Inclusion Criteria for Measurement Tools of Interest to SCI
Initially the measures targeted for this review included any and all tools for which there was at minimum one study that examined psychometric properties (reliability, validity, responsiveness) using a spinal cord population. More specifically, only those peer-reviewed manuscripts that directly reported values for their sample of SCI individuals were included. For version 1, a list of 168 tools was originally derived (approximately 10 were different formats of a similar tool), and the number of tools increased with the version 2 and 3 updates as several other tools were found that were recently developed or had their psychometric properties evaluated with an SCI population. Given the vast number of tools, inclusion criteria was further narrowed to only include: Level 1 studies, defined by Kalpakjian et al. (2009) as studies with a primary aim to evaluate the psychometric properties of a measure; those tools that are familiar and of interest to clinicians (47 for version); as well as some tools (N = 4) such as the Barthel Index that are commonly known and used internationally. As a result, 47 tools were included in the original SCIRE document, 29 were added in version 2, and 15 more in version 3, for a total of 91 tools.
For version 1, a table identifying all tools was developed and clinicians (nurses, occupational therapists, physiatrists, physical therapists, psychologists, recreation therapists and social workers) from GF Strong Rehabilitation Centre (Vancouver, British Columbia) and Parkwood Hospital (London, Ontario) were surveyed. Tools were then selected for review based on receiving at least 5 tallies of interest and/or familiarity. A similar process was carried out for identifying pertinent tool for inclusion in the updates. Another table was developed that identified all new tools along with those tools that were not included in the original version. Clinicians and scientists then reviewed the list and selected tools to include in updates.
Note, while we recognize that in many randomized controlled trials investigators assess the reliability between their raters. Most often these efforts are to ensure stability of the results within the research team and therefore the results are not to generalize to the larger pool of tool users. As a result, the statistical model chosen to calculate the intra class correlation coefficient (ICC) for example is different given this purpose (Shrout & Fleiss 1979). Given the dearth of RCTs conducted in SCI research the number of studies lost is potentially very small.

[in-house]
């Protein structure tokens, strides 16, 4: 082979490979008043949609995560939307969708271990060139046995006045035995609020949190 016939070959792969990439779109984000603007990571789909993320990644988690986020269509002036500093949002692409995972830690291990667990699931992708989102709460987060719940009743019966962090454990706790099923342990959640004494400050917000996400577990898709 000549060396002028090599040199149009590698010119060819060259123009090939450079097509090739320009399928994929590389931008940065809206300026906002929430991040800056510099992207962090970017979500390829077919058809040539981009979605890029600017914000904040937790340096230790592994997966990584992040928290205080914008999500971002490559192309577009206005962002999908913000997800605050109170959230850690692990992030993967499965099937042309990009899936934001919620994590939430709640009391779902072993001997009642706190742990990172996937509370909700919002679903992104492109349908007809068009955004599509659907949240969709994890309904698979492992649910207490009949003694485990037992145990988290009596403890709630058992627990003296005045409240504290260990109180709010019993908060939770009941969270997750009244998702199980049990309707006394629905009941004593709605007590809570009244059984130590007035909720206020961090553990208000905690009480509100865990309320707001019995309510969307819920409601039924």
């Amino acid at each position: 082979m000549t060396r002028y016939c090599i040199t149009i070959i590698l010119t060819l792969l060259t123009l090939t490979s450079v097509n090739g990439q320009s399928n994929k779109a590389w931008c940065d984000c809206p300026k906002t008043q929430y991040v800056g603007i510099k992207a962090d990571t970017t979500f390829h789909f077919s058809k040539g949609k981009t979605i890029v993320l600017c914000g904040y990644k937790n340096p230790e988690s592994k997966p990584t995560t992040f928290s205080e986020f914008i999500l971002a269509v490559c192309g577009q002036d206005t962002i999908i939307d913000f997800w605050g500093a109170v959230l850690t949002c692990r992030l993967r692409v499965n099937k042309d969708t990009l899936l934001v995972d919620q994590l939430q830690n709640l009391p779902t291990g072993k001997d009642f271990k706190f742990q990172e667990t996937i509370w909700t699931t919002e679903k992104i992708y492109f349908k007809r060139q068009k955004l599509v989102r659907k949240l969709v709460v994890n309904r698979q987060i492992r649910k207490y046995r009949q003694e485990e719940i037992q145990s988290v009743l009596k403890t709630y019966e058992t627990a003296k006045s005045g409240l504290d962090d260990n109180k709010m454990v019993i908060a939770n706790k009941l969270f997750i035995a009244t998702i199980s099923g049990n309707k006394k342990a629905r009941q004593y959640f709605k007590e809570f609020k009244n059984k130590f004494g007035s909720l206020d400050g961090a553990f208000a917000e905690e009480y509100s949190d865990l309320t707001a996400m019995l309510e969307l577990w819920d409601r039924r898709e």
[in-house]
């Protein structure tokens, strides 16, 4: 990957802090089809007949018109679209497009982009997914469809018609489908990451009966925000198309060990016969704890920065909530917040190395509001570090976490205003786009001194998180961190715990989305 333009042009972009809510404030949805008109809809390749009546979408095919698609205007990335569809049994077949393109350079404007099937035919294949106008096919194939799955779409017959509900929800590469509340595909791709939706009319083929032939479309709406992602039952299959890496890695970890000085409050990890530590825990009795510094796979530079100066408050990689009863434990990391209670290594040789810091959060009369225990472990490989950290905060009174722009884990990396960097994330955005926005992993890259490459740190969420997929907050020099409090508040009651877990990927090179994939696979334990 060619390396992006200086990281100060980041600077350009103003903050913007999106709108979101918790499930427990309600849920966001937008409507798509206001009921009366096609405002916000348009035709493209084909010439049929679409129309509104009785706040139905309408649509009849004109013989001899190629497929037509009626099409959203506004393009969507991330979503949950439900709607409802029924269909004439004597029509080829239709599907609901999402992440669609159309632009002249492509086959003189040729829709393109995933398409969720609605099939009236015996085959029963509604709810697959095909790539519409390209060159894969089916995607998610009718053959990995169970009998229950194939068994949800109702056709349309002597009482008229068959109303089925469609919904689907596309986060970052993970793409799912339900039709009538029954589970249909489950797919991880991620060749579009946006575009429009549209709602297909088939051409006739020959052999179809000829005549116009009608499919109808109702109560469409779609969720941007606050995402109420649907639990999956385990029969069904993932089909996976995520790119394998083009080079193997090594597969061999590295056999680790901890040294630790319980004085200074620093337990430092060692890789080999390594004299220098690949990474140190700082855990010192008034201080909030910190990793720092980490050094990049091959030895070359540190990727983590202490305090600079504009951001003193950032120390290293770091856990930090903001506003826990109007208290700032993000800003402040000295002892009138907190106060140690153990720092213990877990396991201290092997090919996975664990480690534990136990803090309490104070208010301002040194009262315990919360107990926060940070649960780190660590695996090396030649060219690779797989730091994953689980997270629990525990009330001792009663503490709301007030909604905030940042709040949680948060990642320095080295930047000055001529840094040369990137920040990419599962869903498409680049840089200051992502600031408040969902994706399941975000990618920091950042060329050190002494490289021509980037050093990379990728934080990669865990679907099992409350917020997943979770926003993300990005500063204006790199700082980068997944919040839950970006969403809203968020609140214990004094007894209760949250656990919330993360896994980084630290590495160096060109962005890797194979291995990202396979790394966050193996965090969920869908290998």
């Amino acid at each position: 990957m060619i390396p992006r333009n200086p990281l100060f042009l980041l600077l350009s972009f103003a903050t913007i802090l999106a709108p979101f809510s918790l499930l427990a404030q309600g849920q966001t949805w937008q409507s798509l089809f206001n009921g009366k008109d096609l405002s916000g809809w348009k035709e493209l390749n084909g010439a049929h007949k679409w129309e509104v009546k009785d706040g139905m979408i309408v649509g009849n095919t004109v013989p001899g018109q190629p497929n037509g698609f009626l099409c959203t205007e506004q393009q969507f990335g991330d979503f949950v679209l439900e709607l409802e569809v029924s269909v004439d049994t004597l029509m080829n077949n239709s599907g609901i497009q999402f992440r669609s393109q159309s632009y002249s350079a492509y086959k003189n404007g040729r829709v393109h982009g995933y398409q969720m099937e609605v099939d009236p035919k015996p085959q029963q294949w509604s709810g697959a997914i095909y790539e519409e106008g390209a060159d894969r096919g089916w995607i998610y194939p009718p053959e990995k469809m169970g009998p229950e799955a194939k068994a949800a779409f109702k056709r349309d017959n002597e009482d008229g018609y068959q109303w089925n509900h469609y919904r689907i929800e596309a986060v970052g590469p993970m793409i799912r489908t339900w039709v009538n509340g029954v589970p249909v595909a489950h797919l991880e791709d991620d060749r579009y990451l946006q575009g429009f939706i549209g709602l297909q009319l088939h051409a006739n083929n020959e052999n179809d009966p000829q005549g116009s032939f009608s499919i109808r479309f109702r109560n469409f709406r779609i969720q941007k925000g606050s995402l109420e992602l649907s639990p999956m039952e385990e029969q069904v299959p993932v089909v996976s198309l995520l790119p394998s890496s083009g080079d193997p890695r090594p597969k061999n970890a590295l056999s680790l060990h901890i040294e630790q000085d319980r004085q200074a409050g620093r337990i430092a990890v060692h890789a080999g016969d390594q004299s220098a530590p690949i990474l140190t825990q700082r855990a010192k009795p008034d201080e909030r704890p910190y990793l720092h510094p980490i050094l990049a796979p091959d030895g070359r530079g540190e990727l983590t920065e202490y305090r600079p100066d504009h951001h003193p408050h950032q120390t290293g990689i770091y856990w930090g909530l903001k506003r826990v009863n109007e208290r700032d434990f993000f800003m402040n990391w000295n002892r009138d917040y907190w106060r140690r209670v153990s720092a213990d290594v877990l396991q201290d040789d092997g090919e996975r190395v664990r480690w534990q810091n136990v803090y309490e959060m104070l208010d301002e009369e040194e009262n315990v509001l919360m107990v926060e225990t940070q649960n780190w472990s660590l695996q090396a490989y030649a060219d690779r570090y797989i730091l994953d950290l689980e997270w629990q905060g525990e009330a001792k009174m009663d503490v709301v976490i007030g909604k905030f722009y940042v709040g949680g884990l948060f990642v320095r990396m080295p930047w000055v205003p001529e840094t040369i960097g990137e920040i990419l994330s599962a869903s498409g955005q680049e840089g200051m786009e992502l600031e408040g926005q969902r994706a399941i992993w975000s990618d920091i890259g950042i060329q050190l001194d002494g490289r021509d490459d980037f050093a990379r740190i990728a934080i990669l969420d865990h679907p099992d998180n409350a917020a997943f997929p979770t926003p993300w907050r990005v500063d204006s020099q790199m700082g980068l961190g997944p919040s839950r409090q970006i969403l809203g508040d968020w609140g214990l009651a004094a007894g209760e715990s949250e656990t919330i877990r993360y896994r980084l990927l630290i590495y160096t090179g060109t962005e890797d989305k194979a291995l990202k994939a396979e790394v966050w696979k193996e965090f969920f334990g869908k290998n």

Searching the Literature
The Pubmed, MedLine, CINHAL, Embase, HaPI, PsycInfo, and Sportdiscus electronic databases were searched (1986 to January 2006 for version 1, from 2006 to January 2008 for version 2, and from 2008 through to the end of 2009 for version 3) in an effort to locate papers reporting on measures. Additional searching was conducted by archiving the references of papers obtained from the electronic search. The key word spinal cord injury was used across each of the databases while the following terms varied in combination with spinal cord injury depending on the database used: validation studies, instrument validation, external validity, internal validity, criterion-related validity, concurrent validity, discriminant validity, content validity, face validity, predictive validity, reliability, interrater reliability, intrarater reliability, test-retest reliability, reproducibility, responsiveness, sensitivity to change, evidence-based medicine, outcome measures, clinical assessment tools, scales and measures. A database file was established using RefWorks to organize potential articles of interest. After eliminating duplicate manuscripts data extractors reviewed titles and abstracts in order to retain relevant papers. At this point all of the articles were read and the relevant information (reliability, validity and responsiveness coefficients and descriptions) was extracted. See Appendix 1 on page 8 for a copy of the data extraction form.